Novel Advancements In The Treatment Of Aortic Aneurysm

Endovascular aneurysm repair (EVAR)– and transcatheter aortic valve  replacement (TAVR)–associated acute kidney injury - Kidney International

Endovascular aneurysm repair with smaller incisions, less pain and faster recovery time.

An aortic aneurysm is a bulging or dilation in the wall of the aorta which is a major blood vessel that carries blood from heart to body, that is due to weakness or degeneration that develops in a portion of the aortic wall. Aortic aneurysms include: Endovascular aneurysm

  • Abdominal aortic aneurysm: occurs along the part of the aorta that passes through the abdomen.
  • Thoracic aortic aneurysm: occurs along the part of the aorta that passes through the chest cavity.

An aneurysm might enlarge and the wall of the aorta cannot stretch any further. At this point, an aneurysm is at risk of rupturing and causing  potentially fatal conditions.  If ruptured aortic aneurysm could not be accurately diagnosed and effectively treated in time, it can cause life-threatening internal bleeding which leads to the increased chances of sudden death. Therefore, timely and effective treatment for aortic aneurysm does not only play a major role in the reduction of mortality rates but it also significantly enhances long-term improvements of patient’s quality of life.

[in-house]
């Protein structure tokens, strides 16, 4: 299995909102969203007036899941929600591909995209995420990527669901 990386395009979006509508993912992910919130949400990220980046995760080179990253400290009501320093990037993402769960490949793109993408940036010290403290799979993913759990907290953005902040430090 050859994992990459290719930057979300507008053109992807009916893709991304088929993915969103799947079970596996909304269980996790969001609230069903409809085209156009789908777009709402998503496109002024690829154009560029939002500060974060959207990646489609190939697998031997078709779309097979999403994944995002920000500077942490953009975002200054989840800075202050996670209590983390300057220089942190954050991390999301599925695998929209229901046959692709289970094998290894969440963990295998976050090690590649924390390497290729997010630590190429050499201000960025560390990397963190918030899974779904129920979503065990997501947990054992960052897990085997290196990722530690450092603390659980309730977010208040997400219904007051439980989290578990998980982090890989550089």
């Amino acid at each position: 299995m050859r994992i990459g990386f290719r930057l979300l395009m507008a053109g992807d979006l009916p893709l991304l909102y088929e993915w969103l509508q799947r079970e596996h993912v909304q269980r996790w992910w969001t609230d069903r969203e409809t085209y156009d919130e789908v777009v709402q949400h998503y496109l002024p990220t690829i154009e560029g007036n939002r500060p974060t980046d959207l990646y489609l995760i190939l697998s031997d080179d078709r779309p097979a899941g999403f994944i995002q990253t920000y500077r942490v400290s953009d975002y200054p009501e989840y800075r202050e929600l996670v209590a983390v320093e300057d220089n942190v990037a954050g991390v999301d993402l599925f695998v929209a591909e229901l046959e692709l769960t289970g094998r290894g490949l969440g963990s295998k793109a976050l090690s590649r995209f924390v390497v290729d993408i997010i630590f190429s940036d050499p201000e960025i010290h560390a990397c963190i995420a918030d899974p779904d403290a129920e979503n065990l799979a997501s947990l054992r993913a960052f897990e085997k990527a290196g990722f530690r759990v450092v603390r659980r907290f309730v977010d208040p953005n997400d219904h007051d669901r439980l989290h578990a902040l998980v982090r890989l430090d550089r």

Surgical outcomes substantially result in a shorter recovery time with less pain and lower complications. However, not all aneurysms are suitable for endovascular repair. The location or size of the aneurysm in some patients may prevent a stent graft from being safely or reliably placed inside the aneurysm. In this case, open surgery might be advised.

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